Bruce Rauner is not the only Republican candidate for governor who is changing his position on minimum wage. Other candidates are attacking Rauner for comments made last month at a forum in Moline where he said he’d “advocate moving the Illinois minimum wage back to the national minimum wage.” Rauner now claims he supports moving the national wage up to as much as $10 per hour, the same amount proposed by Gov. Pat Quinn.
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State Sen. Bill Brady (R-Bloomington) says that switch is confusing voters. “Frankly, I don’t anyone really knows where Bruce Rauner stands on the issue,” Brady said. Brady, however, favored lowering the state’s minimum wage to the federal level when he ran for governor in 2010. At a VFW convention in June of 2010, Brady said, “I would support equaling, uh, adopting the federal minimum wage, yes.”
When asked about those comments Thursday, Brady said that’s not the same as what Rauner was advocating. “What I’m saying is we should put a moratorium on lifting the minimum wage until the federal level catches up. I’ve been pretty clear about that. Not pretty, I’ve been very clear, but I would not cut the minimum wage nor would I raise the minimum wage.”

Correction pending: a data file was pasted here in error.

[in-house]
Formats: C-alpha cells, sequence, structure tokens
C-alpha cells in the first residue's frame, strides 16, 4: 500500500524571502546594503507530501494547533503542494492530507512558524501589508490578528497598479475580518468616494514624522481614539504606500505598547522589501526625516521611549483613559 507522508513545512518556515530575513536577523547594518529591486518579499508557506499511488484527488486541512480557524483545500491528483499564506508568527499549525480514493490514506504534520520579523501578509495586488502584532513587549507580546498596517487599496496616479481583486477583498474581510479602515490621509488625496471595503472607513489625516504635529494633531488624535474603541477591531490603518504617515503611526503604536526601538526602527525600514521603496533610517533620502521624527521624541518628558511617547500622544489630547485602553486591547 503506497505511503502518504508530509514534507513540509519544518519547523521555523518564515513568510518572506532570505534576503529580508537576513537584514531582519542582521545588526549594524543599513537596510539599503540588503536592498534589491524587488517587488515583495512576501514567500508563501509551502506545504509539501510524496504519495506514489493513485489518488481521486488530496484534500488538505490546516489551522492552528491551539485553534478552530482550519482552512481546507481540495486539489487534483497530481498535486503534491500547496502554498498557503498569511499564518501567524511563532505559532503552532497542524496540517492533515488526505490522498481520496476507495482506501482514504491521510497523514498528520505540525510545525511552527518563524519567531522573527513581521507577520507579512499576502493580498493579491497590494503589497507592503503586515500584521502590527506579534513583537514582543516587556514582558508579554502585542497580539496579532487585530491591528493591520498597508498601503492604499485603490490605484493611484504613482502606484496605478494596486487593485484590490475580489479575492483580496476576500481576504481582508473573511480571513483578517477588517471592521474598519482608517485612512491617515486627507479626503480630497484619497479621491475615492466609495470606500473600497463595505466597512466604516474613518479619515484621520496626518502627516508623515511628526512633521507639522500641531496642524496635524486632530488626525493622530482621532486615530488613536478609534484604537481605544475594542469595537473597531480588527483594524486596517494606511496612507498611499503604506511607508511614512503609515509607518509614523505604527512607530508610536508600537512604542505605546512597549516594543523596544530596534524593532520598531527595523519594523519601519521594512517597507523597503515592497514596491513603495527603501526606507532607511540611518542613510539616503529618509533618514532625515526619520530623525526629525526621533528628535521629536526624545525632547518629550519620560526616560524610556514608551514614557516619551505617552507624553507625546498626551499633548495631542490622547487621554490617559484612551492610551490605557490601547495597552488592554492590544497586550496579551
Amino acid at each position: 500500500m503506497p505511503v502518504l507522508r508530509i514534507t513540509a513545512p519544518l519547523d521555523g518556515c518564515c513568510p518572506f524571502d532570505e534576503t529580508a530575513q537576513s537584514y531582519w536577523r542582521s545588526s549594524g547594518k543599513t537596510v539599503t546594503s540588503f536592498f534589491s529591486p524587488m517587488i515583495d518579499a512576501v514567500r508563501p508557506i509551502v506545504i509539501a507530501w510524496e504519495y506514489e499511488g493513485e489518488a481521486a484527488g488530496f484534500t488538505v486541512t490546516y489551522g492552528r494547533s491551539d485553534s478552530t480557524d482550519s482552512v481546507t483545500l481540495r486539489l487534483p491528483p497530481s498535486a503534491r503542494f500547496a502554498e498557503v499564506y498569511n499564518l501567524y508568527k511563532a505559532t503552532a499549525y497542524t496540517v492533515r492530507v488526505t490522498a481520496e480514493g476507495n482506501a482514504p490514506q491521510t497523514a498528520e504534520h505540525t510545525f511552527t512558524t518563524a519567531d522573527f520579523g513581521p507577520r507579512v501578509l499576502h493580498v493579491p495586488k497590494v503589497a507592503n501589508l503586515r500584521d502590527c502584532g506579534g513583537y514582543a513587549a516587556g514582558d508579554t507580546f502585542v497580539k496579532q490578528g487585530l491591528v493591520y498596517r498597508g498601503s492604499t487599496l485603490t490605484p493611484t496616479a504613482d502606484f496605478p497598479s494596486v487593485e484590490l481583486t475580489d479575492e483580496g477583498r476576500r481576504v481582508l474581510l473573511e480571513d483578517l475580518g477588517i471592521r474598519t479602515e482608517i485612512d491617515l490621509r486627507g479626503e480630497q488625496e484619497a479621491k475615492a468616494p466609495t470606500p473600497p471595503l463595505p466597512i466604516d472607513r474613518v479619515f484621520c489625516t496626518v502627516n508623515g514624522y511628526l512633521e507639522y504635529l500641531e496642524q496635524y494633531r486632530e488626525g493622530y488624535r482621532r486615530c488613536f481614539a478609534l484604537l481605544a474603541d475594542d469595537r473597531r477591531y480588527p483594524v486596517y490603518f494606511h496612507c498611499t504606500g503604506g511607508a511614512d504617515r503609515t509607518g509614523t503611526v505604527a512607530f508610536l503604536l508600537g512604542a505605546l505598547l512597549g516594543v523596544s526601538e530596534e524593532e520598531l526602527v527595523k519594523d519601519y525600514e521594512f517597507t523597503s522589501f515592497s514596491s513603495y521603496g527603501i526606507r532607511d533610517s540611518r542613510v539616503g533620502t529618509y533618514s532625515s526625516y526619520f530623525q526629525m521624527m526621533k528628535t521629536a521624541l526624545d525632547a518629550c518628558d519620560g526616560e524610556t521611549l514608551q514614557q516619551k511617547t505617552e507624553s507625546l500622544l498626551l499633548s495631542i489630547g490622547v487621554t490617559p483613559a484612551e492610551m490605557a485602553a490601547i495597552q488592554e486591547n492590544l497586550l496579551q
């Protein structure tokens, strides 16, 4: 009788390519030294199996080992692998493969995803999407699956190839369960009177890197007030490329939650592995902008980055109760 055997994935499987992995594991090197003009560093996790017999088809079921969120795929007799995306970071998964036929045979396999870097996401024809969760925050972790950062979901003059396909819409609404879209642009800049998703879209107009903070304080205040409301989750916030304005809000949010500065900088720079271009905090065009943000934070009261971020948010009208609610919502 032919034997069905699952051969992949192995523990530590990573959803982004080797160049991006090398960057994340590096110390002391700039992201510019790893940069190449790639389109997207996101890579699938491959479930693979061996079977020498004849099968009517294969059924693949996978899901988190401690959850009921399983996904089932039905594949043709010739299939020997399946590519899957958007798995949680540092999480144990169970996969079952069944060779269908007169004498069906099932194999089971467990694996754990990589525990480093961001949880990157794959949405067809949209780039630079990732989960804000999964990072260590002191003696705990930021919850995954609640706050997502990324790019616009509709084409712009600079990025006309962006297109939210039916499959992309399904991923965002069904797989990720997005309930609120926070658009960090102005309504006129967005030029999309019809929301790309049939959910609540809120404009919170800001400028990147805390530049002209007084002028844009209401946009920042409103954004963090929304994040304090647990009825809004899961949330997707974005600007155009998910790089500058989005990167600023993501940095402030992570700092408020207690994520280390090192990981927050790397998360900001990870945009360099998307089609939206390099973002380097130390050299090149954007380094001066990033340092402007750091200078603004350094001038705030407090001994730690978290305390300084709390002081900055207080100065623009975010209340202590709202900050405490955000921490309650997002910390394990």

State Sen. Kirk Dillard (R-Hinsdale) has also attacked Rauner’s position, comparing to Mitt Romney’s “47 percent” comments during the 2012 presidential election. At the same forum in Moline December, Dillard seemed to advocate getting rid of the minimum wage altogether.
“I am a, what I guess is known as a Jeffersonian free market principled guy, and I believe that the marketplace ought to set everything, including the minimum wage,” Dillard said.
Dillard now claims what he meant was the minimum wage may need to be set according to different standards. “I am for leaving the minimum wage in Illinois where it is,” Dillard said during a phone interview today. “I am clearly open to whether we have an inflation factor for inflation over time in the minimum wage. But in the perfect world, the free market would set the minimum wage, but I’m not for rolling back the minimum wage like Mr. Rauner is.”
Dillard, Brady, and State Treasurer Dan Rutherford all say that the state’s minimum wage should stay where it is.
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